Labour Markets & Resilience
Understanding the impact of health economic, social, or political shocks on the labour market is fundamental. This is even more important in times when black swans and unforeseen shocks are distorting expected outcomes (E.g. covid, unforeseen wars). To address the resilience of work and resilience of markets, Whiteshield has developed a series of tools and techniques covering trade, labour, city, among other areas.
What does resilience mean?
Resilience means the ability to address and to absorb shocks in a certain economy. Shocks can be at the level of a city, labour, or an entire economy (e.g., trade). Some key questions that need to be answered here are:
- How to anticipate potential shocks on an economy?
- What type of response to adapt in the short term and long term
- What are the structural and cyclical reforms to put in place to ensure any economy is more resilient?
- How does any economy compare to another and how to improve your ratings?
To address these topics, Whiteshield has created three models:
- Global Freight Resilience Index covers more than 100 countries and looks at the ability of economies to resist trade shocks by looking at the policies they put in place and capabilities within their economies.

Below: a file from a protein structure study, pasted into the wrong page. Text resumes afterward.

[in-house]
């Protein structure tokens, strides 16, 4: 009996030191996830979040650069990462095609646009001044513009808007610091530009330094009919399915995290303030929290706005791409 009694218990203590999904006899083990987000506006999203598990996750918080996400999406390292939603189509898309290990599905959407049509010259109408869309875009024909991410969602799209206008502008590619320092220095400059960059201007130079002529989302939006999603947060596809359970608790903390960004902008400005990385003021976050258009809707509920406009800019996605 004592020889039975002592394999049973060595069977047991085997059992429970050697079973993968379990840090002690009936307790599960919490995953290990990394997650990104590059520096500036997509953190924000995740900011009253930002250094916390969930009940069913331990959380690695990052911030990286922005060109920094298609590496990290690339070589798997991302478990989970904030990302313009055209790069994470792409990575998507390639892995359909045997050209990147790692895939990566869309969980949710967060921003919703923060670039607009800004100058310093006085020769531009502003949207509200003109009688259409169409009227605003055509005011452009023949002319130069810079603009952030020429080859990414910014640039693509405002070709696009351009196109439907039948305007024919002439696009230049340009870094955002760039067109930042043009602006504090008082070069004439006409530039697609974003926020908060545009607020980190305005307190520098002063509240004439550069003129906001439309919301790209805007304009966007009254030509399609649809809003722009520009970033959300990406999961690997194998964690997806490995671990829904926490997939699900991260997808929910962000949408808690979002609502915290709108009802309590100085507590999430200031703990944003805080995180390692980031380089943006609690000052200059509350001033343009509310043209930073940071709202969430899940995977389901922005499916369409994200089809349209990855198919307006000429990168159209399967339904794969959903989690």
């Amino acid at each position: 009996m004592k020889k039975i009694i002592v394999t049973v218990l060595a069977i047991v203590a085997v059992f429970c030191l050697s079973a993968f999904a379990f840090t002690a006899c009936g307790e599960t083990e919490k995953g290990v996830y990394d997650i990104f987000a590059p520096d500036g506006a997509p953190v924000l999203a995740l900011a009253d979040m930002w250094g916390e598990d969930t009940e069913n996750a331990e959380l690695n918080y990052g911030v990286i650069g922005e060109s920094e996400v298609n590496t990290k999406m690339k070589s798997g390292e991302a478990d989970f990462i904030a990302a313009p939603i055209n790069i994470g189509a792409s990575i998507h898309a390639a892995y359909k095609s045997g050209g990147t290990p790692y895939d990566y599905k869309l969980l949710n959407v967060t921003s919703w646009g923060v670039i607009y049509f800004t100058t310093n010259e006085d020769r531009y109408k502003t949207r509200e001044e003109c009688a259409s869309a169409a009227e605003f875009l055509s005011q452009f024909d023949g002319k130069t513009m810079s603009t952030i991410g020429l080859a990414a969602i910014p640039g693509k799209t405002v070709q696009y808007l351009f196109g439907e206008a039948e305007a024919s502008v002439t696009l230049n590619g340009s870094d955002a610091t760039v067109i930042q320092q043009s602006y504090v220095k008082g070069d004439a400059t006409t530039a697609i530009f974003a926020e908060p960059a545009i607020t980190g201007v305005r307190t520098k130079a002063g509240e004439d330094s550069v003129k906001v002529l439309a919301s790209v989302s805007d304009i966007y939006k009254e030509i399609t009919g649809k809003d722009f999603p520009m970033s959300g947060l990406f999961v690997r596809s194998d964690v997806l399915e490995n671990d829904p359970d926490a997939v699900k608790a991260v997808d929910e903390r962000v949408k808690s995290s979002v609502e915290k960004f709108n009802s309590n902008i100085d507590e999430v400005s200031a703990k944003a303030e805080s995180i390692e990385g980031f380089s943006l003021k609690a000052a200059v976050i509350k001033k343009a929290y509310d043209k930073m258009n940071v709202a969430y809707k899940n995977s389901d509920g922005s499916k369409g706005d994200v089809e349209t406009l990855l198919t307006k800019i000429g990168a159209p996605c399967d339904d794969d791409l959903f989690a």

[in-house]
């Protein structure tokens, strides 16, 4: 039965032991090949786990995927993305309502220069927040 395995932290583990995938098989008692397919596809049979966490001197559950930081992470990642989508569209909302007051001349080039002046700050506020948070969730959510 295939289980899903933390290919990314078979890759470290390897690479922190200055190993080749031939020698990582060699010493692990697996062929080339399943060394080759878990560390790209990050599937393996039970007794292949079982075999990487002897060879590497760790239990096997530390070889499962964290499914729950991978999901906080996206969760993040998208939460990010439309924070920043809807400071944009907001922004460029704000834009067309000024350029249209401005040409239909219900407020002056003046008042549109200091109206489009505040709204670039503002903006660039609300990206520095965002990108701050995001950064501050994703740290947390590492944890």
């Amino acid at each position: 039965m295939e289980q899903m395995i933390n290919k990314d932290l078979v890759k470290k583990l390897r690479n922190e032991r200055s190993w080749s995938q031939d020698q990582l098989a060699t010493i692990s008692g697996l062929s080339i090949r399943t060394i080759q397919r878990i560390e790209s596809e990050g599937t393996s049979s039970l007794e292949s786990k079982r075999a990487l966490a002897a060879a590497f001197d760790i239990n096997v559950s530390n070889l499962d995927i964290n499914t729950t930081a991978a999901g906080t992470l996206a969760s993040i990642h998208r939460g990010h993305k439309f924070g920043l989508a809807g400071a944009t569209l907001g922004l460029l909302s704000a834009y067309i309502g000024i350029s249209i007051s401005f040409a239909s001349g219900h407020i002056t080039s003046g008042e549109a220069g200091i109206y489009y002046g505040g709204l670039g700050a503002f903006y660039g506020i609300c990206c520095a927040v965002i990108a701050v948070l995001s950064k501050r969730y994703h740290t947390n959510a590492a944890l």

- City Resilience Index assesses the ability of cities to develop clear comparative advantages that enables them to sustain internal or external shocks.
- Global Labour Resilience Index which is published on a yearly basis in Davos under the chairmanship of Sir Christopher Pissarides, special advisor and director at Whiteshield. This report is now set as an authority in the market to understand what drives the resilience of labour and which policies can be adopted to anticipate it and address it.
Global Labour Resilience Index 2022: Stagnating resilience
Whiteshield launched in February 2022 its annual report on labour market resilience entitled “Global Labour Resilience Index 2022: Stagnating resilience”.
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